So far as I know, there are two major roll calls each year in the Jewish world. One takes place each spring at the annual AIPAC convention in Washington, in which the names of hundreds of members of Congress are read aloud from the rostrum. The other took place last night, at the annual gathering of Chabad emissaries, or shluchim, in Brooklyn.
The former is a display of political power, showcasing AIPAC’s ability to get more than half the members of the world’s most powerful legislative body to show up and demonstrate their pro-Israel bona fides. The second is a show of another kind of power, the spiritual strength of a group of rabbis who sacrifice much in terms of comfort and convenience to connect thousands of far-flung Jews to their heritage.
At a time of angst in the Jewish world over the falloff in Jewish affiliation, the ranks of Chabad shluchim continue to swell. There are currently more than 4,500 around the world (twice that number if one counts, as one should, the rabbis’ wives). More than half of those have been dispatched in the nearly two decades since the death of the Lubavitcher Rebbe, Menachem Mendel Schneerson, whose eyes peered down on the gathering from a massive portrait above a rotating speakers’s podium.
The bulk of those shluchim assembled Sunday night in a marine terminal along the Brooklyn waterfront for their annual banquet, the capstone of a days-long conference, or kinus. Emissaries traveled from such remote locales as the Cayman Islands, Laos, San Martin, South Korea and Martinique, arriving at the cavernous warehouse by bus, taxi, subway and limousine. (So far as I could tell, I was the only attendee who arrived by bicycle.) And their strength was evident not only by the sea of bearded men in black suits and hats, but by the presence of their benefactors — billionaire Israeli diamond magnate Lev Leviev and the financier George Rohr foremost among them — political figures like Joe Lieberman and the former CIA director James Woosley, and representatives of other major Jewish streams, including the Union for Reform Judaism’s president, Rabbi Rick Jacobs.
The convention theme was zarach b’choshech or, a phrase from the Psalms meaning “radiate light into darkness,” and the speeches and videos were replete with metaphors of luminescence — sparks of yiddishkheit ignited, torches lit, Jewish souls set aflame. Rare in the Jewish world is a group as fired up and self-assured as this one.
Of course, the recent Pew findings hung over the kinus as they have over other recent Jewish confabs. Rabbi Moshe Kotlarsky, the vice chairman of the Chabad educational wing Merkos L’Inyonei Chinuch, called it a “clarion wake-up call.” But unlike other sectors of the Jewish institutional world, which are struggling to formulate a workable strategy to stem the tide of apathy and assimilation, the Chabad shluchim know exactly what their mission is. In the words of Rabbi Dov Greenberg, the Chabad emissary at Stanford University, it is to act as shepherds for wayward Jewish souls, persuading them to participate in some act of Jewish ritual, however small and fleeting, in the hopes of igniting a passion for Jewish observance. And if that passion isn’t ignited, that’s fine too. The power is in the act itself.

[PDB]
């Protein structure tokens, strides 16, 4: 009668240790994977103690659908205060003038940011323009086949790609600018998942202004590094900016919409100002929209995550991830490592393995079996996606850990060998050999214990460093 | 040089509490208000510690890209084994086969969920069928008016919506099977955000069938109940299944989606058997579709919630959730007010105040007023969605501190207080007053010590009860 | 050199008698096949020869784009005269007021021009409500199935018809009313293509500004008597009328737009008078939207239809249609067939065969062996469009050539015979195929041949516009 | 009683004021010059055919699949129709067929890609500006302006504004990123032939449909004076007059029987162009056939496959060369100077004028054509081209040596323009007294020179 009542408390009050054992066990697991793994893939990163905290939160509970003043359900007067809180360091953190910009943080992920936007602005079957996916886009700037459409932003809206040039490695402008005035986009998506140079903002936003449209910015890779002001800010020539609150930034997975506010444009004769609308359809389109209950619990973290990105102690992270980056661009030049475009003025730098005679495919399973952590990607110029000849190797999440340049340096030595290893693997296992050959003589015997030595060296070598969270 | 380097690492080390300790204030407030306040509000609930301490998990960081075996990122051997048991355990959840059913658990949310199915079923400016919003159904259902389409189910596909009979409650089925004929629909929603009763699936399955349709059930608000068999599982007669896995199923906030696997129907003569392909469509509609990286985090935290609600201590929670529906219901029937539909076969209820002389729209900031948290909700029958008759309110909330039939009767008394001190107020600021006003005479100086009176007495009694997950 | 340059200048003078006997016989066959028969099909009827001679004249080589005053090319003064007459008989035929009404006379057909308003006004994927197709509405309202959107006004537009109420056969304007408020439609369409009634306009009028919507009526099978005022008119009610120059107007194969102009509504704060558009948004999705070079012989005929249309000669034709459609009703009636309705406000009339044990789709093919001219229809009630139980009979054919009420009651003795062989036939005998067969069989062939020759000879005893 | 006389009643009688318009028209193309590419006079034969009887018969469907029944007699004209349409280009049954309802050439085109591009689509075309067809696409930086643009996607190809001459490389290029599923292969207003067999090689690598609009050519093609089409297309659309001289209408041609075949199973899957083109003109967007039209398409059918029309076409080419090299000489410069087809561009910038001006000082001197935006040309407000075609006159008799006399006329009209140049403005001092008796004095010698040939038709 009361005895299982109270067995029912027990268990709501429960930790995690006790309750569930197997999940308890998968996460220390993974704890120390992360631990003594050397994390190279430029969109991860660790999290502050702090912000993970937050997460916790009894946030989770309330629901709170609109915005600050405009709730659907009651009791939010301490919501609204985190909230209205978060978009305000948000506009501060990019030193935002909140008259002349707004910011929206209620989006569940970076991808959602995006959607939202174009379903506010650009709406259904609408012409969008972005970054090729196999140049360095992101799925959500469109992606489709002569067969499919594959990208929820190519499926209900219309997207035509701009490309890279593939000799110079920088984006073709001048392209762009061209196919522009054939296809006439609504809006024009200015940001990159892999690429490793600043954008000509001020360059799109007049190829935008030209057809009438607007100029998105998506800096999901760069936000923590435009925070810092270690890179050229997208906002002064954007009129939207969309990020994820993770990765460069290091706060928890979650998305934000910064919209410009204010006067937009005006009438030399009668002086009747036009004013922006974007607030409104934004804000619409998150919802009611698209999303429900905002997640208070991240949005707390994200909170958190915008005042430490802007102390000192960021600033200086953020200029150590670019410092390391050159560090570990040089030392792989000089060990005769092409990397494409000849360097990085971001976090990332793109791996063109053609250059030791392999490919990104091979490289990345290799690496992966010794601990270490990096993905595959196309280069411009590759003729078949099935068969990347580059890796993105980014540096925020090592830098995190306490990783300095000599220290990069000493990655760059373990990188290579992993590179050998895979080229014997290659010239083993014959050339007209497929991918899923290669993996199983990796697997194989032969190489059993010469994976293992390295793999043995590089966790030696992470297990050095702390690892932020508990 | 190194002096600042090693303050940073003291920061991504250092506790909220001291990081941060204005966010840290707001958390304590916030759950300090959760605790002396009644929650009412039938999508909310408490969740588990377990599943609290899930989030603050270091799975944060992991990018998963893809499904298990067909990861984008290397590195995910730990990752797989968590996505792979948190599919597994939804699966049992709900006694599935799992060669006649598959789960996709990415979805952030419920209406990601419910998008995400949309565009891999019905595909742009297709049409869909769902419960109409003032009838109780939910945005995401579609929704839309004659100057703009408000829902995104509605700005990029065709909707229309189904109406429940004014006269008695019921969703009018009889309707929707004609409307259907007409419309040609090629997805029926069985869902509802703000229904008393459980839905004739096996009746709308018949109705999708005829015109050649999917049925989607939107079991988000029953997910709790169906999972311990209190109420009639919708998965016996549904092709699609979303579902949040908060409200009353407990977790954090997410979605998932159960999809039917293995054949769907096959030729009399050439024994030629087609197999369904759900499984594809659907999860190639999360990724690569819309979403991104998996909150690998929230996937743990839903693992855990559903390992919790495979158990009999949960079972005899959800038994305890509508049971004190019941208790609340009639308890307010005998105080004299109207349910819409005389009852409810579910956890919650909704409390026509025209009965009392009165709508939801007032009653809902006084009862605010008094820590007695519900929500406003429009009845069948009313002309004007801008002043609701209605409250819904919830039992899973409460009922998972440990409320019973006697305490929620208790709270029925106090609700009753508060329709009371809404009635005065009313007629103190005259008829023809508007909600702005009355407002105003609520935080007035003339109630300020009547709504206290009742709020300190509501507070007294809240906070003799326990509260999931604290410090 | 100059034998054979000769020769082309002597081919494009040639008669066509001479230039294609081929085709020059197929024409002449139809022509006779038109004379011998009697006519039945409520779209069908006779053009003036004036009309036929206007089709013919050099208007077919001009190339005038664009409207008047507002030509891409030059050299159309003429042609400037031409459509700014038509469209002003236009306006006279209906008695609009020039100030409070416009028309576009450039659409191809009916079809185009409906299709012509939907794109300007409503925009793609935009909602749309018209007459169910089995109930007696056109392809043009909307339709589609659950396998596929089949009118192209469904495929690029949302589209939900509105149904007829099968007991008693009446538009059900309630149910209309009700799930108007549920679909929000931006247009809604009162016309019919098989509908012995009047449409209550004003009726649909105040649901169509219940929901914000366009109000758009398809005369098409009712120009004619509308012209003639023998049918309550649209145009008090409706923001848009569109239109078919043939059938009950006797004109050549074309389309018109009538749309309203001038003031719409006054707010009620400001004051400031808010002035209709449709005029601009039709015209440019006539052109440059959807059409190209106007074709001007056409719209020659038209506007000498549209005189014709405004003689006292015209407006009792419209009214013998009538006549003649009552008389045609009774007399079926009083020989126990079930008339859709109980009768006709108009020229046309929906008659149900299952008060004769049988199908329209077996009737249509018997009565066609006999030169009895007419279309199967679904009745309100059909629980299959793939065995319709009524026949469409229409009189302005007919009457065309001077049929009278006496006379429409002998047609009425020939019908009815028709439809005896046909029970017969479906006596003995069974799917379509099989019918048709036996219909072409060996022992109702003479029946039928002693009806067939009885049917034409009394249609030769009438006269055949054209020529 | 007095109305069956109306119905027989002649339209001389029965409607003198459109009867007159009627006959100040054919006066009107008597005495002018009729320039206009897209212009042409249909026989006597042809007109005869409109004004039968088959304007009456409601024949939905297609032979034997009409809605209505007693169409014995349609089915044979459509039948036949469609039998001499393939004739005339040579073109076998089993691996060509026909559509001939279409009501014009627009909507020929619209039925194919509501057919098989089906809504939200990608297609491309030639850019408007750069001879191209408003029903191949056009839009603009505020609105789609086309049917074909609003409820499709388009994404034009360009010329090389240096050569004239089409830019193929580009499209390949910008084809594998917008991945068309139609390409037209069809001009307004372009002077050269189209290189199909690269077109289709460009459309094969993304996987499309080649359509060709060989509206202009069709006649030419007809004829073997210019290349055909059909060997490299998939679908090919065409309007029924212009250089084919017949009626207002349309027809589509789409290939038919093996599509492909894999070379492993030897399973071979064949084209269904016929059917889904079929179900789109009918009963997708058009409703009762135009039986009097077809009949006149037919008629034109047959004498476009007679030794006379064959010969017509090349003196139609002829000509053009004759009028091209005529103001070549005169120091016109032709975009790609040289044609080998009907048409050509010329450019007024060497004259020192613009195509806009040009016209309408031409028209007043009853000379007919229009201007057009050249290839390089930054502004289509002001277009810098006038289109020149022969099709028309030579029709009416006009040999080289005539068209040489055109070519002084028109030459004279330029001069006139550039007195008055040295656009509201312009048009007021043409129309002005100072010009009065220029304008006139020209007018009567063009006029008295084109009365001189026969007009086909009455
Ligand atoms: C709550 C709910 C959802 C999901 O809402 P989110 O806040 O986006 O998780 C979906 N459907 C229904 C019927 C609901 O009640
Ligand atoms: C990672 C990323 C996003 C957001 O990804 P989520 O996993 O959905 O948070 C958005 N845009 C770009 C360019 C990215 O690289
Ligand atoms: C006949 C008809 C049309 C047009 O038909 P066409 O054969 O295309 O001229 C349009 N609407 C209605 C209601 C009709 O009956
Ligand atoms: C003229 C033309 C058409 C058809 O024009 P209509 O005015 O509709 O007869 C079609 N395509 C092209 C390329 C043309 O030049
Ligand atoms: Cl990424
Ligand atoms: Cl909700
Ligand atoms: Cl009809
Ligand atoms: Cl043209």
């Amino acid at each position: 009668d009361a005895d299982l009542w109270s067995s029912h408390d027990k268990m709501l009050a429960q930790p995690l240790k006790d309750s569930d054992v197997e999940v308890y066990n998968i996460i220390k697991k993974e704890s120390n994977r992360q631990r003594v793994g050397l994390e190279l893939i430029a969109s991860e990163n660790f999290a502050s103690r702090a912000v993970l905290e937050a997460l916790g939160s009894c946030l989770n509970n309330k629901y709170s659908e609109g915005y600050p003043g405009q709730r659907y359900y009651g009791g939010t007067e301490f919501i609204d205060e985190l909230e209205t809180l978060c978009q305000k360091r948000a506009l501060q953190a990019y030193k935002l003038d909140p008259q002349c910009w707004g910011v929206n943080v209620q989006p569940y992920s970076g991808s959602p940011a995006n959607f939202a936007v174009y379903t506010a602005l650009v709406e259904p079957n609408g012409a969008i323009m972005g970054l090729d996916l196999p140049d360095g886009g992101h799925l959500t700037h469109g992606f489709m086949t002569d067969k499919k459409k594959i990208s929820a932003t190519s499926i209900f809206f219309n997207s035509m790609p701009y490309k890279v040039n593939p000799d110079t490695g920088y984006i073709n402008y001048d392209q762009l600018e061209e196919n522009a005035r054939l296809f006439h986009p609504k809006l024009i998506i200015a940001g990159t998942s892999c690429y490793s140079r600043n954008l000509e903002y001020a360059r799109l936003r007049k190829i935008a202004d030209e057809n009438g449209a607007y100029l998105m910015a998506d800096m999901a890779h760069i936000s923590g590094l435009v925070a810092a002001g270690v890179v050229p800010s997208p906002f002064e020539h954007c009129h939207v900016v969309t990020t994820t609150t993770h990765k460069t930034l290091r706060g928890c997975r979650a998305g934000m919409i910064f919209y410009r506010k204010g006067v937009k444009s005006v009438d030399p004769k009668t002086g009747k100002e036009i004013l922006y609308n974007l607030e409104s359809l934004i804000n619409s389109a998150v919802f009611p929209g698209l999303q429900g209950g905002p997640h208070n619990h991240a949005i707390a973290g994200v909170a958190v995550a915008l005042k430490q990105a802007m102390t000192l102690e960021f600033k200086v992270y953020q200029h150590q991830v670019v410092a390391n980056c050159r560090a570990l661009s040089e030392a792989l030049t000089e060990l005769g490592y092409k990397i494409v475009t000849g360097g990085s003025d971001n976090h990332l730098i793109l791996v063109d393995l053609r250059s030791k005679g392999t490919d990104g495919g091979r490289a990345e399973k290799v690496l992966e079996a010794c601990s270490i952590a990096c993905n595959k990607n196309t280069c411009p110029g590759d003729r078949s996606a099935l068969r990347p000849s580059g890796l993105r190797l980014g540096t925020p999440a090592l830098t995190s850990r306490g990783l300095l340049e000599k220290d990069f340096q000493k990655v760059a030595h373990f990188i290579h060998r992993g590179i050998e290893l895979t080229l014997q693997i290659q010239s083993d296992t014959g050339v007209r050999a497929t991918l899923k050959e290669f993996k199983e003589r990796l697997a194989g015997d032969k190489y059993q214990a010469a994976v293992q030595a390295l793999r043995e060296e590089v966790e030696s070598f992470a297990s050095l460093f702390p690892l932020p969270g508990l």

As an academic working on a study of Chabad’s impact on campus told me, the standard metrics of Jewish engagement don’t easily apply to Chabad’s outreach efforts. Chabad rabbis are happy if a man puts on teffilin once, or a woman lights sabbath candles. Affiliation, membership, financial support — these are all welcomed. But if a Chabad rabbi can persuade one Jew to do a single mitzvah, it’s a success.
“You do one mitzvah…,” Kotlarsky said. “And you can change the world.” He then announced an initiative to get each emissary to reach 20 people in their communities they had never had contact with before. To what end? To get them each to do a single mitzvah.
To believe in the power of that kind of act one has to — well, believe. In the professionalized ranks of Jewish institutional life, the power of single ritual acts don’t register very loudly — at least not with the academic studies that evaluate the effectiveness of Jewish initiatives. Private devotions are often less valued than public (and more easily measurable) ones, like synagogue membership or Hebrew school attendance.
For Chabad, the measure is the individual, not the institution. And there’s a level of uncompromising absolutism in their rhetoric that would make most Jewish organizations blush.
Kotlarsky thundered that even if an emissary reached every Jew in a city, except for one, the mission would not have been fulfilled.
“Until we reach each and every Jew in the community, in the state, in the city, in the country that shliach is charged with, we cannot sit back and relax,” he said.